Parents and carers play an integral role in a child’s early education.
Parents and caregivers are a child’s primary educator and so the value of their knowledge of their child, the opportunities and experiences they provide and the influence they have on their child’s learning and development journey should not be underestimated.
Many settings report difficulties in striking a balance with parental involvement and parent partnerships, but the most important thing to remember when developing these partnerships with parents, is that communication is key to these relationships and partnerships.
Without basic communication and open conversations with the parents of the children in your setting, partnerships will be unable to be developed and maintained.
It is of equal importance that as practitioners we adopt the same individual approach to our relationships and partnerships with parents as we do for the children we care for and their individual needs and learning styles.
Each parent we meet will have a different approach to parenting, their child’s learning, their level of involvement and will also respond differently to different types of communication. When we initially meet these parents we must ensure we get to know each parent as best we can to enable us to develop a partnership, but also to ensure that partnership is communicated and maintained in a way that suits the parent and their individual needs and circumstances.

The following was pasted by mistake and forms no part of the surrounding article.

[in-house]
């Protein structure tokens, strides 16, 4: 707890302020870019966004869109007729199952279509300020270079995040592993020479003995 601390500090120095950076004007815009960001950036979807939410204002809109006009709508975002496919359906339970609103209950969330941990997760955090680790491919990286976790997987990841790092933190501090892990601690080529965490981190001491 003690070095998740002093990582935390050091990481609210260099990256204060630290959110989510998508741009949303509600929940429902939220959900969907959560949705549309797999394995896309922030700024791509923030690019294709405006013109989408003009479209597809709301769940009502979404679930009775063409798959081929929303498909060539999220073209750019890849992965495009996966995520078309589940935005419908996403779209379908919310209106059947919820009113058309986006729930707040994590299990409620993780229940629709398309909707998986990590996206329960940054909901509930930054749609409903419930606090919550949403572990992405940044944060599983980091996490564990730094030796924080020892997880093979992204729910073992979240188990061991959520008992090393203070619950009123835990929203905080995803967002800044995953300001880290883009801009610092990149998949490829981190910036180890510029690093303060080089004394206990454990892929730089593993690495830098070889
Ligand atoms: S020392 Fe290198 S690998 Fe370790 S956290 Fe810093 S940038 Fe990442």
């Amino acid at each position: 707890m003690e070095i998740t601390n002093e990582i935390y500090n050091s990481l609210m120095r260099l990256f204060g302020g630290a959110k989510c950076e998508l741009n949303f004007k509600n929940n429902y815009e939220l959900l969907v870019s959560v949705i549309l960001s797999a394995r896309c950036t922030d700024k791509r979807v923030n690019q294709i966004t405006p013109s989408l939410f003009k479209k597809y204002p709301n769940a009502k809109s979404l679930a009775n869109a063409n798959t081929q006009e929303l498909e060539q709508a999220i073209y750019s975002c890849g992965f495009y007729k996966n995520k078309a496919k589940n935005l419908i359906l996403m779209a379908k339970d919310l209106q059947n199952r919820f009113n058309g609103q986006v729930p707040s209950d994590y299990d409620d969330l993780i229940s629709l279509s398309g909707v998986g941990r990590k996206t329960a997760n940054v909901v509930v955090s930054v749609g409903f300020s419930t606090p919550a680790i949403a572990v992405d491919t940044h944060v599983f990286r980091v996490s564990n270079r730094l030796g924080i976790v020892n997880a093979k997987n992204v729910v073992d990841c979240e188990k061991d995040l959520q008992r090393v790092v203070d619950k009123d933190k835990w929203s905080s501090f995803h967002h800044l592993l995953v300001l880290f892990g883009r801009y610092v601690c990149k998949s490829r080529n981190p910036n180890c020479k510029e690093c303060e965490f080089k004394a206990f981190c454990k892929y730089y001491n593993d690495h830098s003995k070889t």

If we are unable to establish these partnerships from the outset with the parents of children in our care, then it can be difficult to develop these as time goes on and so we must endeavour to engage parents as early as possible, but also in a non-intimidating, condescending way.
The benefits of strong parent partnerships are unrivalled.
If parents are engaging in their child’s learning and development during their time in the setting and and have good, open relationships and communication with the child’s key people, then children will see their learning as an intertwined journey between home and setting, rather than the two as separate entities.
Similarly, when a child witnesses their parents engaged and interested in their learning and development and day to day activities of the setting, this promotes a positive correlation between the setting.
Without strong parent partnerships, as practitioners, we may miss out on key information about the child, their experiences, circumstance and significant changes and updates that could be pivotal in a child’s life that could impact upon a child’s engagement and learning and development within the setting.
Parents need to feel respected, valued and able to communicate and share sensitive and potentially tricky information and events to us as the child’s key people. Without trust, respect and open lines of communication between home/setting, we will lack the knowledge, understanding and skills necessary to support both the child and their family effectively.
The importance of these partnerships with children’s parents and primary caregivers and the holistic approach to each family as individuals is essential in meeting the needs of the child’s whole family, in turn providing the child with the most effective, engaging and nurturing learning environment, efficiently supporting their learning and development with their parents as partners in their learning journey.